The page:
Our View: Foresthill Bridge retrofit will test county’s integrity

Our View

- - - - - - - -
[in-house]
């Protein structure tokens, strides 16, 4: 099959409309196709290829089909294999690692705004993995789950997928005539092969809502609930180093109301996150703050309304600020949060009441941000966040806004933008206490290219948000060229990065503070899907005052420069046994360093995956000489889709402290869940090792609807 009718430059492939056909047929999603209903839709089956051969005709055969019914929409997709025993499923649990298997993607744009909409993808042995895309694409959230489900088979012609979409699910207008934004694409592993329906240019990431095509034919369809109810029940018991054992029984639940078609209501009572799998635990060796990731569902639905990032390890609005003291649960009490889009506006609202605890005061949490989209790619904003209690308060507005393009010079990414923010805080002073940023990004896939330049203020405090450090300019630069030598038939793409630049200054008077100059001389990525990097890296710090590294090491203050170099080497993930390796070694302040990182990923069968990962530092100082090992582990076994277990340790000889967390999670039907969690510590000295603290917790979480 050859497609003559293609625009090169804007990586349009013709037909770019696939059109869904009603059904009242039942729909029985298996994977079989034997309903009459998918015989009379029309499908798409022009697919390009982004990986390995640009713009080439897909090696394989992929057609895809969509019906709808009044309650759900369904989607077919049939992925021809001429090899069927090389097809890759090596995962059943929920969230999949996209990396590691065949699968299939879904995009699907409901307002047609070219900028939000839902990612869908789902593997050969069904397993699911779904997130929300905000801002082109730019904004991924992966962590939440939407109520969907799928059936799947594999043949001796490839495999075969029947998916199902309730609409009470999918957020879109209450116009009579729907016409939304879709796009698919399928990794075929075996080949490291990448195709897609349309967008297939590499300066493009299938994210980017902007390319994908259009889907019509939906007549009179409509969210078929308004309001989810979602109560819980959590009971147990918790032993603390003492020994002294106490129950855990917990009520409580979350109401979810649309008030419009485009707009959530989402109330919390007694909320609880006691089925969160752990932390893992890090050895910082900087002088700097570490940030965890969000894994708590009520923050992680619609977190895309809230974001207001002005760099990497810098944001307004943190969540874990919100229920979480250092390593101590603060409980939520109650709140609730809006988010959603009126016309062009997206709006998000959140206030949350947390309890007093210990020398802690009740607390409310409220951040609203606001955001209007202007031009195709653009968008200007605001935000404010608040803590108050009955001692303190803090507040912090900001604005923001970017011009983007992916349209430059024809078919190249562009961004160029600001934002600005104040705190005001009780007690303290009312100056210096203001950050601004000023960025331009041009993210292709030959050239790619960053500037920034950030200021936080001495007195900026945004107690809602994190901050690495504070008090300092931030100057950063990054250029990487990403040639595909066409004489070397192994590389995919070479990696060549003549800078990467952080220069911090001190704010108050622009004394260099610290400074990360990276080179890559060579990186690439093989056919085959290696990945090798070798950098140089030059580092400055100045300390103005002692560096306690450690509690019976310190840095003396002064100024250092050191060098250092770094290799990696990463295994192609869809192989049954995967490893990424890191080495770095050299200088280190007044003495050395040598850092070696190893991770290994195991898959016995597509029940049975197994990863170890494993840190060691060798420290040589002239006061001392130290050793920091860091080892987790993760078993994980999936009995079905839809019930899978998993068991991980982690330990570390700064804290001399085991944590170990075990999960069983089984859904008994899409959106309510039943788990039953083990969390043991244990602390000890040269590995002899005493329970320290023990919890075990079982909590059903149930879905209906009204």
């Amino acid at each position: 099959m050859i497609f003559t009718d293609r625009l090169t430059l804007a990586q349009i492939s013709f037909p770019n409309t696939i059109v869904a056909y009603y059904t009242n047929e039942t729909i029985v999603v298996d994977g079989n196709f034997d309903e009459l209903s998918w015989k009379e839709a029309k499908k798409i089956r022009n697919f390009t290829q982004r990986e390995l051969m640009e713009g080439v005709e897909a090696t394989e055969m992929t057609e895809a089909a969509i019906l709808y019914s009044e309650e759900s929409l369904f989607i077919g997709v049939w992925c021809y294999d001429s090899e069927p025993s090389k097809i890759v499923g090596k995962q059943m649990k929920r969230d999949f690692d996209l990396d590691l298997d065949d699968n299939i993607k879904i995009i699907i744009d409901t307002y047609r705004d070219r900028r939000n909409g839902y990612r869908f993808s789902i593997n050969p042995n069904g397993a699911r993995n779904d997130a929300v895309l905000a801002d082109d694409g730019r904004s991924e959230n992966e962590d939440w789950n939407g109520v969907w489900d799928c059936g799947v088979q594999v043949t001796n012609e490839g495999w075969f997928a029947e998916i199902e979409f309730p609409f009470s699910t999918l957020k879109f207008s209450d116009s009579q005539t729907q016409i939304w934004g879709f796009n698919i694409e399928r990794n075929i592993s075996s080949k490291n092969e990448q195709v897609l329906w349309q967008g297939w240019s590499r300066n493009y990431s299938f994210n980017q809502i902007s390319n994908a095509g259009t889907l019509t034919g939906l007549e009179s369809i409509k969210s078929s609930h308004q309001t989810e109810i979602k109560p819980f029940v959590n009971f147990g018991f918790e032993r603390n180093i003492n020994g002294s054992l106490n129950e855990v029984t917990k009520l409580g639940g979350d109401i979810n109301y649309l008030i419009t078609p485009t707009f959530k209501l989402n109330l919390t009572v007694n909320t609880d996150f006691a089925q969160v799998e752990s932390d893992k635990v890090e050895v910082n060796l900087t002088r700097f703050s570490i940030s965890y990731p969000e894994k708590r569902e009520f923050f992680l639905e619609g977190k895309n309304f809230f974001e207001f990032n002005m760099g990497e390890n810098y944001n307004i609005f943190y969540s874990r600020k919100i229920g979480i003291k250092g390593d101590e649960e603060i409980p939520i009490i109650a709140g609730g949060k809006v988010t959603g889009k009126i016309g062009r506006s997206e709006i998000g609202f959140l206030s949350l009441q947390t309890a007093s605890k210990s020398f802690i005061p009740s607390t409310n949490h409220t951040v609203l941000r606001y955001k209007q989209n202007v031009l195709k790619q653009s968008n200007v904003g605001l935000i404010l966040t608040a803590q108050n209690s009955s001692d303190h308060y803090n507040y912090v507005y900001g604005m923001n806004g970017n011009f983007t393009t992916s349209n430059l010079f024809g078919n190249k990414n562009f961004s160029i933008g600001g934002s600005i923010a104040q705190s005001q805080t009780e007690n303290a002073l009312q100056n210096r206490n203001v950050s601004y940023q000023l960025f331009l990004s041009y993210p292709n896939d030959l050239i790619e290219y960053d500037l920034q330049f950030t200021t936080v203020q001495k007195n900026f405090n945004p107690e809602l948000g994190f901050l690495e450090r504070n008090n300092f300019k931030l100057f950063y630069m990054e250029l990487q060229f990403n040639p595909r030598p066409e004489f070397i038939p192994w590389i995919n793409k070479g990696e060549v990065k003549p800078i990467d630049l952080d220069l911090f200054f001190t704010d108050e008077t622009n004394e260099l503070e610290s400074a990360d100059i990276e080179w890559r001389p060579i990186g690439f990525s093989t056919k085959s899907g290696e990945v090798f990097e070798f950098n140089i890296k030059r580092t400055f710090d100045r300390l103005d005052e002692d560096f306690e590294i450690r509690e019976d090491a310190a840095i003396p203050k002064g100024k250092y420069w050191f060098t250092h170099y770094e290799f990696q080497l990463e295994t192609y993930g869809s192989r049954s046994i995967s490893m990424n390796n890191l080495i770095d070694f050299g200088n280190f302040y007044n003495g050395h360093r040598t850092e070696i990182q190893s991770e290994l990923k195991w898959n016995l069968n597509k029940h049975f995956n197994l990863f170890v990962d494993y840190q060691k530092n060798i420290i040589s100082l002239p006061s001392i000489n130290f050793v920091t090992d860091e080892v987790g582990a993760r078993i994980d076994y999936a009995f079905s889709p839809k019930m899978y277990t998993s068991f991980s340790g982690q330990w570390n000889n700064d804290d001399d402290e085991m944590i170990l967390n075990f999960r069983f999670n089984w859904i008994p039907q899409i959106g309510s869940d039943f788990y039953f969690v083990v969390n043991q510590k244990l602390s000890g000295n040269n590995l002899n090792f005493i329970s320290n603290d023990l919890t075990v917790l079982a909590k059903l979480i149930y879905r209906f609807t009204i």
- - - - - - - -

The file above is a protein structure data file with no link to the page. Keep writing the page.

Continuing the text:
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As bridge construction goes, the $71 million estimate for painting and retrofitting the Foresthill Bridge seems tame by comparison. The new Bay Bridge connecting San Francisco and Oakland is expected to run $6.3 billion. Bridges in Japan, Denmark and Sweden cost nearly as much. But $71 million? That would pay for a lot of teachers, fix miles of pothole-ridden roadways, or finance a regional sewage treatment solution for tens of thousands of residents in the foothills. According to Placer County traffic volume reports, the bridge accommodates about 7,500 one-way vehicle trips each year. By comparison, the overpass at Bell Road and Interstate 80 accommodates some 27,000 annual trips. So, if a one-way dollar toll were placed on the span to finance the work, it would take more than 27 years to pay it off — and that’s not even factoring inflation. But there will be no toll. Nearly 85 percent of the project cost is being borne by the federal government, with the rest coming from the state and county. As far as stimulus projects go, it will be a good one for the area as waves of workers stay in local motels and eat at local restaurants. But $71 million? Really? If the bridge is to remain, the work needs to be done. Built some 37 years ago to accommodate the high waters of the Auburn Dam, the bridge connects the Foresthill Divide with the rest of Placer County. Foresthill is the largest community on the divide with some 2,500 residents, inspiring some to call the iconic span a second “bridge to nowhere.” Iconic — and ironic. The dam fell out of local and federal favor because of earthquake concerns. The bridge, built to support the dam and some 2 million acre feet behind it, is now the subject of a seismic retrofit costing more than five times the original construction cost of $13 million. Potential contractors were treated to an up-close view of the bridge last week and briefed on the scope of work to be done, including the complex job of painting the span without letting original lead-based paint particles drop into the river below. Bids will be advertised in April, and the contract will be awarded in May. Construction could start in August and last until 2012. County engineers must scour the bids and award contractors who will deliver on time and under budget. It is important the work be done right, but in a time where every dollar counts, bids must be scrutinized and contractors held accountable. Ask any local or regional leaders on what they would do with $71 million in state and federal funding, and we doubt that preventive care on the Foresthill Bridge would be in their Top 10. Better schools, better roads, better water and sewage treatment … maybe a canyon fire break to prevent a catastrophic wildfire … that’s what you’d expect to see on their list. Contractors and county leaders, let’s see if we can bring down the cost of this project without jeopardizing the reliability of the repair. Integrity, in both the winning bids and the project work, will go hand-in-glove with restoring taxpayer faith in such large public works projects. $71 million? Is this really the best way to spend taxpayer dollars in Placer County today?